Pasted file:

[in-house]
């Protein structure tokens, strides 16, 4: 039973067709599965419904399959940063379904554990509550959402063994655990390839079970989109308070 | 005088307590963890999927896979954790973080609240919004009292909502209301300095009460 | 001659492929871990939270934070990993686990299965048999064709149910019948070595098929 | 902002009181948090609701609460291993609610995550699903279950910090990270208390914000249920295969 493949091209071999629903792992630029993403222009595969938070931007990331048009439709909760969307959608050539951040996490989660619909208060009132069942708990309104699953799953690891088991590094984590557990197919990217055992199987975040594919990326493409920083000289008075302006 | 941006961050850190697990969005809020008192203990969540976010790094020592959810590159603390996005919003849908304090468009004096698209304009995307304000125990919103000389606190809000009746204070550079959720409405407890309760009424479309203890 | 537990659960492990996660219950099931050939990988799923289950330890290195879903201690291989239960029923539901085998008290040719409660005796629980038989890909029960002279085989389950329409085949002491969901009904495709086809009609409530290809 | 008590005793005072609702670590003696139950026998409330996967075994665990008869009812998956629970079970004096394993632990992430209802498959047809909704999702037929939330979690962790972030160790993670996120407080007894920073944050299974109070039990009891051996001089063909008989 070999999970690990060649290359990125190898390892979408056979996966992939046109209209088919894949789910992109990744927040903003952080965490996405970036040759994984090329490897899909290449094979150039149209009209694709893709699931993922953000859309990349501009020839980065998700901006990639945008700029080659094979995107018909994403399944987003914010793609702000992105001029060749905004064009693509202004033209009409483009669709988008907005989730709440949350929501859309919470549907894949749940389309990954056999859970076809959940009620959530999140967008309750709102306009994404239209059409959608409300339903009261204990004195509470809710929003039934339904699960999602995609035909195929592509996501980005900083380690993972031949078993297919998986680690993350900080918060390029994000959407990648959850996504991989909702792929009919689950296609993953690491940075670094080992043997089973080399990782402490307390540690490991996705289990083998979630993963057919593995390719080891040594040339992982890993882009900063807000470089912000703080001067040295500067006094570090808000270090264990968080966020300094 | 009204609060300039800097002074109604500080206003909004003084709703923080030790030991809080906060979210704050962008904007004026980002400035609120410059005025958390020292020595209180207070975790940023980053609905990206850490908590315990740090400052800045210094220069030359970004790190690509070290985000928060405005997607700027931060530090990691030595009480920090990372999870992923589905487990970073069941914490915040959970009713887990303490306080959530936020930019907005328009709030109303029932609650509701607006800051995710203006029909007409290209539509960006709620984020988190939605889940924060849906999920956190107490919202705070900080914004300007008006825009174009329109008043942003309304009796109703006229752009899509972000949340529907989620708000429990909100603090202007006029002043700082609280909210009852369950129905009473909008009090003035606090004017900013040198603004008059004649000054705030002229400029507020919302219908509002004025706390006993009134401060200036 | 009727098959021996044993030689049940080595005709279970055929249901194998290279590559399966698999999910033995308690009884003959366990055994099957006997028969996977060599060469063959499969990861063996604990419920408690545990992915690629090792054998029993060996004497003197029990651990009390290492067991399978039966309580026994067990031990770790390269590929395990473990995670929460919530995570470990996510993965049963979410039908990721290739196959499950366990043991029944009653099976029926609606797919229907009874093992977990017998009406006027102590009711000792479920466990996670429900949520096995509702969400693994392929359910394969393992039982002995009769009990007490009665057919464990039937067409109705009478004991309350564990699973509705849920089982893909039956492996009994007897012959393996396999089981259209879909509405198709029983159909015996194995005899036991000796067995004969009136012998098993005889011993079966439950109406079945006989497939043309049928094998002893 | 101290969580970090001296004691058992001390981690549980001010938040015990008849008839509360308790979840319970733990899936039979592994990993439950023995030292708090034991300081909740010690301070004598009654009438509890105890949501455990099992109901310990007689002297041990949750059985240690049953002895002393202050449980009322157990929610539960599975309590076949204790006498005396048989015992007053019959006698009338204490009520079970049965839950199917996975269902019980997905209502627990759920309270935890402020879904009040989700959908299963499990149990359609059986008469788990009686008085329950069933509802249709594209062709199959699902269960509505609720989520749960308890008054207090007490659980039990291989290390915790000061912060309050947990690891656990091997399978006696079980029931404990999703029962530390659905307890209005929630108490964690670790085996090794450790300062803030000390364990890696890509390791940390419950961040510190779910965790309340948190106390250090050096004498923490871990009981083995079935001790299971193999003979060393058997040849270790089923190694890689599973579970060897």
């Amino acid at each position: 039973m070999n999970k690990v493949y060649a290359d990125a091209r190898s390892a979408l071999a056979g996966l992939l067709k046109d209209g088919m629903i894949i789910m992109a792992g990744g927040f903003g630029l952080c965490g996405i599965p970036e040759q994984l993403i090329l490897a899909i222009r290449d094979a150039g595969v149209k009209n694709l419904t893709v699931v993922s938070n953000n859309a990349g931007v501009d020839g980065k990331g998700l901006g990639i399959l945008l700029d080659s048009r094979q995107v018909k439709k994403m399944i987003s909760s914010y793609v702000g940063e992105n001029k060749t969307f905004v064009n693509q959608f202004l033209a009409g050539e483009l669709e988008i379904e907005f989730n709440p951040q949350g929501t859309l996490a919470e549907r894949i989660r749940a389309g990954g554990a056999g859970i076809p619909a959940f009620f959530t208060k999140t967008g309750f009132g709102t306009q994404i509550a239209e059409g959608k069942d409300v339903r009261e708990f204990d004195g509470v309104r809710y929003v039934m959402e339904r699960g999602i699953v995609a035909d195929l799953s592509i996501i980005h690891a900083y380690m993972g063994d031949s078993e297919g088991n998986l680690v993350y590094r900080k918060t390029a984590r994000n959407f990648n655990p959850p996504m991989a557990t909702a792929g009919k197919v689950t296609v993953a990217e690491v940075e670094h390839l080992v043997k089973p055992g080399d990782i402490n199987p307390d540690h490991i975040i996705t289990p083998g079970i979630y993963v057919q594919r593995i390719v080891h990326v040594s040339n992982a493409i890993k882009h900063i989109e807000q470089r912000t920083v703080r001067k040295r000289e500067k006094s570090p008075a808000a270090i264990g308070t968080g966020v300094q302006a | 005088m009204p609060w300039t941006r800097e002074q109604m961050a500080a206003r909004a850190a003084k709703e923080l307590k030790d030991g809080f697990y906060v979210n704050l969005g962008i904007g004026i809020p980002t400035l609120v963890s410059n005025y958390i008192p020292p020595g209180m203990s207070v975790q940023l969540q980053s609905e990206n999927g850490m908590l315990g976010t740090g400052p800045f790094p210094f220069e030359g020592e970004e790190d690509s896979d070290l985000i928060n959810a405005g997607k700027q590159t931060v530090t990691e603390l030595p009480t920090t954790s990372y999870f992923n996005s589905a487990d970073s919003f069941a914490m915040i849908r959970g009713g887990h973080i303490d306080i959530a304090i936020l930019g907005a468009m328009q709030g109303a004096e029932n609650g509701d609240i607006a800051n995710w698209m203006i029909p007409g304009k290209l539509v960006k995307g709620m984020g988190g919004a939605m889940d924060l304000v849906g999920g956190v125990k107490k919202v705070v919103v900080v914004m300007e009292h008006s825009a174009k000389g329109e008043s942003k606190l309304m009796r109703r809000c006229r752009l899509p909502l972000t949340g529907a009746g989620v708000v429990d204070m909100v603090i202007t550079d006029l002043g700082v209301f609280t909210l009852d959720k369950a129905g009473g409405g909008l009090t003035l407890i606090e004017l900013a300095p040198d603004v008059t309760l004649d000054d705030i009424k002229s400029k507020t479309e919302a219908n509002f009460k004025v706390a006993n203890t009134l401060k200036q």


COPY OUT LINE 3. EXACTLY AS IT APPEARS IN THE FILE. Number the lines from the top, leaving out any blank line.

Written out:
């Amino acid at each position: 039973m070999n999970k690990v493949y060649a290359d990125a091209r190898s390892a979408l071999a056979g996966l992939l067709k046109d209209g088919m629903i894949i789910m992109a792992g990744g927040f903003g630029l952080c965490g996405i599965p970036e040759q994984l993403i090329l490897a899909i222009r290449d094979a150039g595969v149209k009209n694709l419904t893709v699931v993922s938070n953000n859309a990349g931007v501009d020839g980065k990331g998700l901006g990639i399959l945008l700029d080659s048009r094979q995107v018909k439709k994403m399944i987003s909760s914010y793609v702000g940063e992105n001029k060749t969307f905004v064009n693509q959608f202004l033209a009409g050539e483009l669709e988008i379904e907005f989730n709440p951040q949350g929501t859309l996490a919470e549907r894949i989660r749940a389309g990954g554990a056999g859970i076809p619909a959940f009620f959530t208060k999140t967008g309750f009132g709102t306009q994404i509550a239209e059409g959608k069942d409300v339903r009261e708990f204990d004195g509470v309104r809710y929003v039934m959402e339904r699960g999602i699953v995609a035909d195929l799953s592509i996501i980005h690891a900083y380690m993972g063994d031949s078993e297919g088991n998986l680690v993350y590094r900080k918060t390029a984590r994000n959407f990648n655990p959850p996504m991989a557990t909702a792929g009919k197919v689950t296609v993953a990217e690491v940075e670094h390839l080992v043997k089973p055992g080399d990782i402490n199987p307390d540690h490991i975040i996705t289990p083998g079970i979630y993963v057919q594919r593995i390719v080891h990326v040594s040339n992982a493409i890993k882009h900063i989109e807000q470089r912000t920083v703080r001067k040295r000289e500067k006094s570090p008075a808000a270090i264990g308070t968080g966020v300094q302006a | 005088m009204p609060w300039t941006r800097e002074q109604m961050a500080a206003r909004a850190a003084k709703e923080l307590k030790d030991g809080f697990y906060v979210n704050l969005g962008i904007g004026i809020p980002t400035l609120v963890s410059n005025y958390i008192p020292p020595g209180m203990s207070v975790q940023l969540q980053s609905e990206n999927g850490m908590l315990g976010t740090g400052p800045f790094p210094f220069e030359g020592e970004e790190d690509s896979d070290l985000i928060n959810a405005g997607k700027q590159t931060v530090t990691e603390l030595p009480t920090t954790s990372y999870f992923n996005s589905a487990d970073s919003f069941a914490m915040i849908r959970g009713g887990h973080i303490d306080i959530a304090i936020l930019g907005a468009m328009q709030g109303a004096e029932n609650g509701d609240i607006a800051n995710w698209m203006i029909p007409g304009k290209l539509v960006k995307g709620m984020g988190g919004a939605m889940d924060l304000v849906g999920g956190v125990k107490k919202v705070v919103v900080v914004m300007e009292h008006s825009a174009k000389g329109e008043s942003k606190l309304m009796r109703r809000c006229r752009l899509p909502l972000t949340g529907a009746g989620v708000v429990d204070m909100v603090i202007t550079d006029l002043g700082v209301f609280t909210l009852d959720k369950a129905g009473g409405g909008l009090t003035l407890i606090e004017l900013a300095p040198d603004v008059t309760l004649d000054d705030i009424k002229s400029k507020t479309e919302a219908n509002f009460k004025v706390a006993n203890t009134l401060k200036q």